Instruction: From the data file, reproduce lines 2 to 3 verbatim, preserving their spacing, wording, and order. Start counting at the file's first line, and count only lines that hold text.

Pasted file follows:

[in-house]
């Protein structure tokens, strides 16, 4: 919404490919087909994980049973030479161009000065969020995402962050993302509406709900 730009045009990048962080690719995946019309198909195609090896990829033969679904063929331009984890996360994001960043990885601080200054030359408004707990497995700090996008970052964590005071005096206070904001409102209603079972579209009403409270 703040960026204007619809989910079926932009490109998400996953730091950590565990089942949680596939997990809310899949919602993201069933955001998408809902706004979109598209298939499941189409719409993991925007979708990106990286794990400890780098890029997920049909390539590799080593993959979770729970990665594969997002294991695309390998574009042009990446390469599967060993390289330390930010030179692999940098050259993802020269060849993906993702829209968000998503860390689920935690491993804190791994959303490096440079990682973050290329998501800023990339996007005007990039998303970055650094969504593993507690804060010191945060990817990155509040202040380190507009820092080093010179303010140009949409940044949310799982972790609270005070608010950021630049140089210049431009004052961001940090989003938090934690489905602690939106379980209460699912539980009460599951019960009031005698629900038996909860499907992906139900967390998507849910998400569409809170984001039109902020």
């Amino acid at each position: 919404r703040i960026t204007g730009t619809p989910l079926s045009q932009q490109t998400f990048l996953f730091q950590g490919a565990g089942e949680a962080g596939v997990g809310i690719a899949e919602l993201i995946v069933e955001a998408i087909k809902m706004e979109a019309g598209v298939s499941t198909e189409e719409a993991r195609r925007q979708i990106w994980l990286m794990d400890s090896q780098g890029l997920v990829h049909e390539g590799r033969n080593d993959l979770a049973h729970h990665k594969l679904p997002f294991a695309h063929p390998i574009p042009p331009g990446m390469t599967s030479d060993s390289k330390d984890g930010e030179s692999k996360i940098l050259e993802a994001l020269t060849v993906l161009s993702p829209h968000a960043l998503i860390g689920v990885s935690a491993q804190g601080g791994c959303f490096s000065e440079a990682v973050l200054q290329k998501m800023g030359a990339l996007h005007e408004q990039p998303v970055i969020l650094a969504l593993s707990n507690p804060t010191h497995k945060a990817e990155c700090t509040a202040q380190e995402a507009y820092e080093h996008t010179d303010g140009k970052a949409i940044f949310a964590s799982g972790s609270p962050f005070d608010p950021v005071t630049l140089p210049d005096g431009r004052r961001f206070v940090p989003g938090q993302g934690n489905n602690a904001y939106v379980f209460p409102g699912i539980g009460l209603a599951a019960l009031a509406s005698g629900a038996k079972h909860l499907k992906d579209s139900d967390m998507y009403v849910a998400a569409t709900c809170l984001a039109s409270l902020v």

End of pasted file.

């Protein structure tokens, strides 16, 4: 919404490919087909994980049973030479161009000065969020995402962050993302509406709900 730009045009990048962080690719995946019309198909195609090896990829033969679904063929331009984890996360994001960043990885601080200054030359408004707990497995700090996008970052964590005071005096206070904001409102209603079972579209009403409270 703040960026204007619809989910079926932009490109998400996953730091950590565990089942949680596939997990809310899949919602993201069933955001998408809902706004979109598209298939499941189409719409993991925007979708990106990286794990400890780098890029997920049909390539590799080593993959979770729970990665594969997002294991695309390998574009042009990446390469599967060993390289330390930010030179692999940098050259993802020269060849993906993702829209968000998503860390689920935690491993804190791994959303490096440079990682973050290329998501800023990339996007005007990039998303970055650094969504593993507690804060010191945060990817990155509040202040380190507009820092080093010179303010140009949409940044949310799982972790609270005070608010950021630049140089210049431009004052961001940090989003938090934690489905602690939106379980209460699912539980009460599951019960009031005698629900038996909860499907992906139900967390998507849910998400569409809170984001039109902020």
């Amino acid at each position: 919404r703040i960026t204007g730009t619809p989910l079926s045009q932009q490109t998400f990048l996953f730091q950590g490919a565990g089942e949680a962080g596939v997990g809310i690719a899949e919602l993201i995946v069933e955001a998408i087909k809902m706004e979109a019309g598209v298939s499941t198909e189409e719409a993991r195609r925007q979708i990106w994980l990286m794990d400890s090896q780098g890029l997920v990829h049909e390539g590799r033969n080593d993959l979770a049973h729970h990665k594969l679904p997002f294991a695309h063929p390998i574009p042009p331009g990446m390469t599967s030479d060993s390289k330390d984890g930010e030179s692999k996360i940098l050259e993802a994001l020269t060849v993906l161009s993702p829209h968000a960043l998503i860390g689920v990885s935690a491993q804190g601080g791994c959303f490096s000065e440079a990682v973050l200054q290329k998501m800023g030359a990339l996007h005007e408004q990039p998303v970055i969020l650094a969504l593993s707990n507690p804060t010191h497995k945060a990817e990155c700090t509040a202040q380190e995402a507009y820092e080093h996008t010179d303010g140009k970052a949409i940044f949310a964590s799982g972790s609270p962050f005070d608010p950021v005071t630049l140089p210049d005096g431009r004052r961001f206070v940090p989003g938090q993302g934690n489905n602690a904001y939106v379980f209460p409102g699912i539980g009460l209603a599951a019960l009031a509406s005698g629900a038996k079972h909860l499907k992906d579209s139900d967390m998507y009403v849910a998400a569409t709900c809170l984001a039109s409270l902020v």